It’s easy to sit behind a keyboard and type negative comments. When was the last time “you” ever did anything in your life? Or wanted to find out if there is more to life than iphones, computers, ipads, video games, or just sitting around watching TV?

    As far as tax payers picking up the tab if there is a rescue, so be it. I can point out tons of pork barrel projects in the billions of dollars on the Federal level as well as the millions spent in our great city of Wilmington that are for “Good Ole Boy” projects.

    They can have my tax money. Go Frucci!

  • Aaron Reynolds says:

    I think it’s great that a guy is pushing himself to the limits and not letting adversity end his trip in it’s nascent stages.

    It takes more cajones than most people have.

  • Commonsensenotcommontoday says:

    That was his baptism in fire. You can’t do a trans-Lant without expecting storms, and he really should have started thirty to forty-five days earlier to get the best weather. He should have a spare radar reflector and if not, they’re cheap – he can get one and re-rig it in Bermuda.

    Getting to Europe is the easy part. Coming home is more difficult because of the prevailing Westerlies, but GPS and auto-steer have made even that easier than it used to be.

    This is a grown man accepting responsibility for his own actions and if he has a reasonable level of sailing skill, he’s off on a fantastic adventure. How big was Chichester’s Gypsy Moth? 24 feet? And he rounded both the Cape and the Horn in the Southern Oceans. I believe he pitchpoled once.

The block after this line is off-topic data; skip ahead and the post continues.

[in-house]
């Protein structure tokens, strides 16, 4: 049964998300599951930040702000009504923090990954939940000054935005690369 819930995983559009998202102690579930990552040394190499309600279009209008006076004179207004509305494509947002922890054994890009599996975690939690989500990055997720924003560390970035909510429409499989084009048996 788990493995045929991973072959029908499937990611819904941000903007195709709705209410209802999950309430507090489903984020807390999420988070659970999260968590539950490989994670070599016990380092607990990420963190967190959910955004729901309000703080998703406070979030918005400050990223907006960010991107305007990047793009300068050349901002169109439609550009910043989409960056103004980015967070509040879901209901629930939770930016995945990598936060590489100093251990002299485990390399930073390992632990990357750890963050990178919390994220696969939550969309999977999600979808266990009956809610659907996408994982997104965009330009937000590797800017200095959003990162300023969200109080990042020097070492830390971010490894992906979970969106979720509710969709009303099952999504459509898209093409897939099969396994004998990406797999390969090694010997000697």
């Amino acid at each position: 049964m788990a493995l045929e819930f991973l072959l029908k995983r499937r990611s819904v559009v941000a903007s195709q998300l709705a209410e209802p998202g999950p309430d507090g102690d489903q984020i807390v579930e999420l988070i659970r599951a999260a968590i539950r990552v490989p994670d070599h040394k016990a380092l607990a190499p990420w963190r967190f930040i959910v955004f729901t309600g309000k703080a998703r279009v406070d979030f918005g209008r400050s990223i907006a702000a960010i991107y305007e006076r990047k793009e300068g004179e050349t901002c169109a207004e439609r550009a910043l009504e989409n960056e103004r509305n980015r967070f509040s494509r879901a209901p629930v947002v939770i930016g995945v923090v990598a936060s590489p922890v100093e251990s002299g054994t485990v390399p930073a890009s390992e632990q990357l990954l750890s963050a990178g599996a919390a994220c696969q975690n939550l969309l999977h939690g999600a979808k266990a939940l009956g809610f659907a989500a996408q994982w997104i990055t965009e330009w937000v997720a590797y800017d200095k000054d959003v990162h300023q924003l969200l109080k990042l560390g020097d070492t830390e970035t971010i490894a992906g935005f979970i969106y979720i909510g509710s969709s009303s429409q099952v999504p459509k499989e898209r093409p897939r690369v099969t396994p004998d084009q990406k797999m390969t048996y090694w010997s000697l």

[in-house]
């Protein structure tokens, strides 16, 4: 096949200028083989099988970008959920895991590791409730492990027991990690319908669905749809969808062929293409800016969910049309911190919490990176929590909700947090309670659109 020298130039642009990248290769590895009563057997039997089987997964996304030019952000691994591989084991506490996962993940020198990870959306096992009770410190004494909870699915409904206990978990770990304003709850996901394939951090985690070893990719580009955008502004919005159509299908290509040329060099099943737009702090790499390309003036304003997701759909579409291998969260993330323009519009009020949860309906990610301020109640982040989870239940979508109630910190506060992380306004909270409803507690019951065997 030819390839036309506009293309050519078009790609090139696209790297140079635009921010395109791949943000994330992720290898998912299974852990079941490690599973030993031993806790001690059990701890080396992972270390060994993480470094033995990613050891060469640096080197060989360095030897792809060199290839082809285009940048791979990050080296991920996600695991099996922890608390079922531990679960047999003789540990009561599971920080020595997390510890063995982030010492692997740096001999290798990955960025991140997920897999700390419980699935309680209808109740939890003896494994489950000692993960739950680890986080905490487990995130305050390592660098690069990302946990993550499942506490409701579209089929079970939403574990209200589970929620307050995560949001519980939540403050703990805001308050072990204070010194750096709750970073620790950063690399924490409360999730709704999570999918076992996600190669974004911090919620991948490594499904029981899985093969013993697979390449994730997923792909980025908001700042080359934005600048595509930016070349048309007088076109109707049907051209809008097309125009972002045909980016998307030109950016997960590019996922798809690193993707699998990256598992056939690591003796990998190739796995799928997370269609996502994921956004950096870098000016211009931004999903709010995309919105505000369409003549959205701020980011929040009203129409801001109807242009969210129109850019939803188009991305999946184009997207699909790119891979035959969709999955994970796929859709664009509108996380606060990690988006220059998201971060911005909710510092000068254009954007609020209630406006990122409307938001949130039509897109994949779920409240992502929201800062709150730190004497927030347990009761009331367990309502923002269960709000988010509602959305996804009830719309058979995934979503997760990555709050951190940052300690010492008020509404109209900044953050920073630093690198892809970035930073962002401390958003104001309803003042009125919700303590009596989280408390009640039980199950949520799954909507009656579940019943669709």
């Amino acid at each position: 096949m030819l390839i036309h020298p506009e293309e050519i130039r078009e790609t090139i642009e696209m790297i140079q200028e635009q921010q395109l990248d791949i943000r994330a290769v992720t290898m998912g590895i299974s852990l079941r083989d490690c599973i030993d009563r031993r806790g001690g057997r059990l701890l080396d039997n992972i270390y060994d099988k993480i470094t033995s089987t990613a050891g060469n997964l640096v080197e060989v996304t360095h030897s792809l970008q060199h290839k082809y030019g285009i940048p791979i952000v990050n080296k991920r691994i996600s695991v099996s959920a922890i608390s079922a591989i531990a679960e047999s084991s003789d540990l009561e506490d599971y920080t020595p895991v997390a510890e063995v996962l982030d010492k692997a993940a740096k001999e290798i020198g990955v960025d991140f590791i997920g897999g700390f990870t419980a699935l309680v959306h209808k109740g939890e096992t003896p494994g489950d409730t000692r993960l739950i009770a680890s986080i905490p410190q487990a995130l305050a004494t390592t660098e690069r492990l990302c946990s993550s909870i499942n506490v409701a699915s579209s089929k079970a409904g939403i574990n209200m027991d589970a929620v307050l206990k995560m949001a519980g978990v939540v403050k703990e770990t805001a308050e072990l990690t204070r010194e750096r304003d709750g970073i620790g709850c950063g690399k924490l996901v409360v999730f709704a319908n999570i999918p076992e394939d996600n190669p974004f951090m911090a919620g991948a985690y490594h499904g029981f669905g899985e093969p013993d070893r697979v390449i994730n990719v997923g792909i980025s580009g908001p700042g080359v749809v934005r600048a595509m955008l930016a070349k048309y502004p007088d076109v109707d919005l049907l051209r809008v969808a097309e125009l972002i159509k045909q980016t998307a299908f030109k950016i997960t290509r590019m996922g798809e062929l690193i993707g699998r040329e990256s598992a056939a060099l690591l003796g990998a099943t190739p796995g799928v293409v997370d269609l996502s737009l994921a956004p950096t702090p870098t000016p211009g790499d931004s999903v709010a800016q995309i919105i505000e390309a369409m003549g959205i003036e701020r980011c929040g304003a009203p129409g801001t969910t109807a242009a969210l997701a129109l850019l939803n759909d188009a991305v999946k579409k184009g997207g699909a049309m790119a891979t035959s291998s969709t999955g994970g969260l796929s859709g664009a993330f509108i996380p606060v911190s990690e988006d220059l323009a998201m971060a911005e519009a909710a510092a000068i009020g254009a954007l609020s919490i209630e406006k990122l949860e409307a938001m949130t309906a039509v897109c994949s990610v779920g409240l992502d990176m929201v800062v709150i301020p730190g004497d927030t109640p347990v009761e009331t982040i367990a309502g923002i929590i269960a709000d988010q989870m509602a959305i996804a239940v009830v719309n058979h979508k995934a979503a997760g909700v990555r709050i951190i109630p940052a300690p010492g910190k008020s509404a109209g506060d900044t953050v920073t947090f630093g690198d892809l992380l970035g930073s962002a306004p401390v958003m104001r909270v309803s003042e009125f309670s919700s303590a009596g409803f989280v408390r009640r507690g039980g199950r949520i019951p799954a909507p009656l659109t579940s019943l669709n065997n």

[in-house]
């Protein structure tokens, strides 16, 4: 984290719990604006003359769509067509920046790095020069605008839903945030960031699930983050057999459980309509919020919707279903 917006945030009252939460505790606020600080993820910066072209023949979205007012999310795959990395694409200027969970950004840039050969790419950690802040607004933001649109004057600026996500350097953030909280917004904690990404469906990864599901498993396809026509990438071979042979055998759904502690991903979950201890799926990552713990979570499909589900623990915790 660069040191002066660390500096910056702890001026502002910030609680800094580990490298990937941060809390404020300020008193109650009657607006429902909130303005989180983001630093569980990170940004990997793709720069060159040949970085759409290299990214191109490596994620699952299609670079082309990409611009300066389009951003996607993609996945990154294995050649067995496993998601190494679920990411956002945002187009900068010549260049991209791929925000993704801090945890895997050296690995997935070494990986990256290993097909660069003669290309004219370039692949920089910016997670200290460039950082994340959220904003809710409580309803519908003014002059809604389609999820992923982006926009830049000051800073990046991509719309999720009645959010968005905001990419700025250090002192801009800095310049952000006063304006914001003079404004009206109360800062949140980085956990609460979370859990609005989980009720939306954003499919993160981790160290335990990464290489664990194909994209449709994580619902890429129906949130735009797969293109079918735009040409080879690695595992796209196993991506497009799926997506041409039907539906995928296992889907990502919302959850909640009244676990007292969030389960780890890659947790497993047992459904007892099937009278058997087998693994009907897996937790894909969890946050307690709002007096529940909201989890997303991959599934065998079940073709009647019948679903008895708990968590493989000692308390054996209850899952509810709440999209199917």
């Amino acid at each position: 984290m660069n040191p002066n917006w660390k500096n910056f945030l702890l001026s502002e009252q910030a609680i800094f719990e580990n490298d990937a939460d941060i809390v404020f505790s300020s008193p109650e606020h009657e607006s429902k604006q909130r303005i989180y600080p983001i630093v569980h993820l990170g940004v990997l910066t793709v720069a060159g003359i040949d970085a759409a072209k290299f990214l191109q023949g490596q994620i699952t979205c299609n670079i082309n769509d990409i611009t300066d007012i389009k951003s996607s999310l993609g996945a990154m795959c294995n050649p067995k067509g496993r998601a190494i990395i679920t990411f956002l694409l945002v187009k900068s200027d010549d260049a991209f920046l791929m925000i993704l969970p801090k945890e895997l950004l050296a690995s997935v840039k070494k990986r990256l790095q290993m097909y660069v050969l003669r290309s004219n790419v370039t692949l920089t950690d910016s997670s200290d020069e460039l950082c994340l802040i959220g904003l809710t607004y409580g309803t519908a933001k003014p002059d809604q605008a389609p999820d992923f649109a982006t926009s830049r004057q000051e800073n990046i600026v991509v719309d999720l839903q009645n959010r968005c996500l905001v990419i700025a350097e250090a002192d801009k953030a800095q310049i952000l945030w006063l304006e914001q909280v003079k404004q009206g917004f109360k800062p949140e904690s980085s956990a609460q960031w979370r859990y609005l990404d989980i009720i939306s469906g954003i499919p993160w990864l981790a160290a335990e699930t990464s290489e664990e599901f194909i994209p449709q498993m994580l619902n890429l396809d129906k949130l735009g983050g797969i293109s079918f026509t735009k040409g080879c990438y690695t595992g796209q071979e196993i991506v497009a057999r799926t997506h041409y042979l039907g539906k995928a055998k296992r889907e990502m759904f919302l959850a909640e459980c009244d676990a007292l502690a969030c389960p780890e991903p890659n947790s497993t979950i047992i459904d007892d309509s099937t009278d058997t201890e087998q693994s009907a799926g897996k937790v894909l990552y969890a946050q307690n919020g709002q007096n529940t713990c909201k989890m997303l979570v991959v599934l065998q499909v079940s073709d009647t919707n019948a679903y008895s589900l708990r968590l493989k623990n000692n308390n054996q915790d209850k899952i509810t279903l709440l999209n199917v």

I envy you, Greg!

  • Don King says:

    Message from Greg. 116 miles from Bermuda. Expects to be there, he says “expects” to be there close to sundown tomorrow. In good spirits.

  • Giraffe Whisperer says:

    If there were more people like Frucci we would still have diving boards in this country. Thank god there are still people with a since of adventure.

  • rickkysand says:

    We should all be as lucky as this man. He has a dream , and he is living it. How many people can say that and mean it.

  • Guest124678 says:

    NOAA does the forecast on the weather radio and those were the conditions on the DAY HE LEFT and was forecast to get worse (which obviously it did!!) later in the week because of the low pressure sitting offshore and the front coming in from Florida.
    Our “Weathermen” on tv are NEVER right…but anyone who really knows what they are doing on the water has a weather radio or at least a weather radio built into their marine radio. A little bit of planning and less crying over leaving his dog could have really saved him some trouble.